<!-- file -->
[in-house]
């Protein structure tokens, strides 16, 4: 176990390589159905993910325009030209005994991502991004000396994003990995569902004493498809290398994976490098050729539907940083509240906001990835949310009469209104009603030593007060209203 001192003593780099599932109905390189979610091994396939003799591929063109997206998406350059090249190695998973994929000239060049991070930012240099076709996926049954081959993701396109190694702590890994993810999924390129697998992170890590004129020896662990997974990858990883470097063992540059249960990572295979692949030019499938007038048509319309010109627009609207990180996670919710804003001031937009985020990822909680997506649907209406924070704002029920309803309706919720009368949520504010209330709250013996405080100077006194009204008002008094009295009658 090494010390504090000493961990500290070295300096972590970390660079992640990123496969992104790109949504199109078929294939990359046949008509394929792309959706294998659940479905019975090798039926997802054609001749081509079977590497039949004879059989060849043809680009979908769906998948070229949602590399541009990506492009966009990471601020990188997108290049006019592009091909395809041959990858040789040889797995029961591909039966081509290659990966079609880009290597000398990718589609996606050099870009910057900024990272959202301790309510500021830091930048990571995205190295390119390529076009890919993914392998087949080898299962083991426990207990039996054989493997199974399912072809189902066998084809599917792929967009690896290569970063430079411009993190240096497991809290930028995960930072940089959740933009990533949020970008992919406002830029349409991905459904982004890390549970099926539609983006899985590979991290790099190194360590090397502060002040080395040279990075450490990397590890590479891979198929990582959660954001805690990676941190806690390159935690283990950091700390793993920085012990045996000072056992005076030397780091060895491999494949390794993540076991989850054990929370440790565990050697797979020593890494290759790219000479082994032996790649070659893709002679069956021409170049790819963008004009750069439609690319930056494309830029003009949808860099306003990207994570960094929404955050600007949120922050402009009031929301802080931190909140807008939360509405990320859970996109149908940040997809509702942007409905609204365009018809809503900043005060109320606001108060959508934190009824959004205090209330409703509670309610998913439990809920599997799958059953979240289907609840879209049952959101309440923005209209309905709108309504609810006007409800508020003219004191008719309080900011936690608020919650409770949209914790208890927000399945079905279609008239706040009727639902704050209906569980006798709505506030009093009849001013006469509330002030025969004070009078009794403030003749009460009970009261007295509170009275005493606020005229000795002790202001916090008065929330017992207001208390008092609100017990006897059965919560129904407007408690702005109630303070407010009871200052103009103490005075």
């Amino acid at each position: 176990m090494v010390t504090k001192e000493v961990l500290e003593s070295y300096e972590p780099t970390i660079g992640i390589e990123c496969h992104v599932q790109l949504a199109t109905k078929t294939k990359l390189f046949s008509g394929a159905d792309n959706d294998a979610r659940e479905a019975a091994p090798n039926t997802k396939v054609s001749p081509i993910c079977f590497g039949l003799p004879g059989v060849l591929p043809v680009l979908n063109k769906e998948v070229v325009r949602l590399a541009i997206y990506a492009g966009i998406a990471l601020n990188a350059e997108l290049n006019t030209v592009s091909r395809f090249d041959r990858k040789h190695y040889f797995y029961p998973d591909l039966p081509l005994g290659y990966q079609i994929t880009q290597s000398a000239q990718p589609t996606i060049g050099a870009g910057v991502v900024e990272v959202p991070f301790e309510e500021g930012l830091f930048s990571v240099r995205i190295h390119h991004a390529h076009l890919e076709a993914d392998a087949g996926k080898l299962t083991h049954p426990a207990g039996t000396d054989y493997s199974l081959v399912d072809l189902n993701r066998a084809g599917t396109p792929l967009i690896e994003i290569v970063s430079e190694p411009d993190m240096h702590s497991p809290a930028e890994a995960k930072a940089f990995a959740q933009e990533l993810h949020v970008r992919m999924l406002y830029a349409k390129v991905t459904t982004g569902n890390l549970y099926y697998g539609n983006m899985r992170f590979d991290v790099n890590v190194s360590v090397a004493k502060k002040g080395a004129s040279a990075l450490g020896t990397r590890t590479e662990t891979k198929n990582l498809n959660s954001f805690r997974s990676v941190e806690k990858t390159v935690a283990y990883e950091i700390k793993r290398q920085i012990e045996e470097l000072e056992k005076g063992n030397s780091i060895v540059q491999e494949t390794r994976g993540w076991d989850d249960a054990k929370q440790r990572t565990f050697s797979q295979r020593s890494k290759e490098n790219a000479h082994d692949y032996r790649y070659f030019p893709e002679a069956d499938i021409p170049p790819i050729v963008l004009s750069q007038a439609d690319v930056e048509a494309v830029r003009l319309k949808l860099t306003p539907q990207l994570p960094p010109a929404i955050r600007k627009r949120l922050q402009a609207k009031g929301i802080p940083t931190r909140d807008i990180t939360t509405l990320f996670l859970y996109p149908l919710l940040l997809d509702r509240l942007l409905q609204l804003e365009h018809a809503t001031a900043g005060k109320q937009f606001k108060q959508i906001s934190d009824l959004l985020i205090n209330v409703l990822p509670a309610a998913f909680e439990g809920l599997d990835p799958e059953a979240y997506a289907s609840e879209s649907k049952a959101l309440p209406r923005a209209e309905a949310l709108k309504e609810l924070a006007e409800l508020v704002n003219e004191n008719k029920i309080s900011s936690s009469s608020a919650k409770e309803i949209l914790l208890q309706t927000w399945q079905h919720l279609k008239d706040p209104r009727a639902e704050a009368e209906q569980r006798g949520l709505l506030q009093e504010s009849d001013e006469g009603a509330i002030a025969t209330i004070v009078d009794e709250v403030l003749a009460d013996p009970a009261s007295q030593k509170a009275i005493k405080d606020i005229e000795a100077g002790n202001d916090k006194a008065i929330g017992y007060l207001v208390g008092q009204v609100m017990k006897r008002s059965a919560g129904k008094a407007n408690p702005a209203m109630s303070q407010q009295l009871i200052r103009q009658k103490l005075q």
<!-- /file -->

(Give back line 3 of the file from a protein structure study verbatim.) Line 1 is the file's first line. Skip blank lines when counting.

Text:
């Amino acid at each position: 176990m090494v010390t504090k001192e000493v961990l500290e003593s070295y300096e972590p780099t970390i660079g992640i390589e990123c496969h992104v599932q790109l949504a199109t109905k078929t294939k990359l390189f046949s008509g394929a159905d792309n959706d294998a979610r659940e479905a019975a091994p090798n039926t997802k396939v054609s001749p081509i993910c079977f590497g039949l003799p004879g059989v060849l591929p043809v680009l979908n063109k769906e998948v070229v325009r949602l590399a541009i997206y990506a492009g966009i998406a990471l601020n990188a350059e997108l290049n006019t030209v592009s091909r395809f090249d041959r990858k040789h190695y040889f797995y029961p998973d591909l039966p081509l005994g290659y990966q079609i994929t880009q290597s000398a000239q990718p589609t996606i060049g050099a870009g910057v991502v900024e990272v959202p991070f301790e309510e500021g930012l830091f930048s990571v240099r995205i190295h390119h991004a390529h076009l890919e076709a993914d392998a087949g996926k080898l299962t083991h049954p426990a207990g039996t000396d054989y493997s199974l081959v399912d072809l189902n993701r066998a084809g599917t396109p792929l967009i690896e994003i290569v970063s430079e190694p411009d993190m240096h702590s497991p809290a930028e890994a995960k930072a940089f990995a959740q933009e990533l993810h949020v970008r992919m999924l406002y830029a349409k390129v991905t459904t982004g569902n890390l549970y099926y697998g539609n983006m899985r992170f590979d991290v790099n890590v190194s360590v090397a004493k502060k002040g080395a004129s040279a990075l450490g020896t990397r590890t590479e662990t891979k198929n990582l498809n959660s954001f805690r997974s990676v941190e806690k990858t390159v935690a283990y990883e950091i700390k793993r290398q920085i012990e045996e470097l000072e056992k005076g063992n030397s780091i060895v540059q491999e494949t390794r994976g993540w076991d989850d249960a054990k929370q440790r990572t565990f050697s797979q295979r020593s890494k290759e490098n790219a000479h082994d692949y032996r790649y070659f030019p893709e002679a069956d499938i021409p170049p790819i050729v963008l004009s750069q007038a439609d690319v930056e048509a494309v830029r003009l319309k949808l860099t306003p539907q990207l994570p960094p010109a929404i955050r600007k627009r949120l922050q402009a609207k009031g929301i802080p940083t931190r909140d807008i990180t939360t509405l990320f996670l859970y996109p149908l919710l940040l997809d509702r509240l942007l409905q609204l804003e365009h018809a809503t001031a900043g005060k109320q937009f606001k108060q959508i906001s934190d009824l959004l985020i205090n209330v409703l990822p509670a309610a998913f909680e439990g809920l599997d990835p799958e059953a979240y997506a289907s609840e879209s649907k049952a959101l309440p209406r923005a209209e309905a949310l709108k309504e609810l924070a006007e409800l508020v704002n003219e004191n008719k029920i309080s900011s936690s009469s608020a919650k409770e309803i949209l914790l208890q309706t927000w399945q079905h919720l279609k008239d706040p209104r009727a639902e704050a009368e209906q569980r006798g949520l709505l506030q009093e504010s009849d001013e006469g009603a509330i002030a025969t209330i004070v009078d009794e709250v403030l003749a009460d013996p009970a009261s007295q030593k509170a009275i005493k405080d606020i005229e000795a100077g002790n202001d916090k006194a008065i929330g017992y007060l207001v208390g008092q009204v609100m017990k006897r008002s059965a919560g129904k008094a407007n408690p702005a209203m109630s303070q407010q009295l009871i200052r103009q009658k103490l005075q």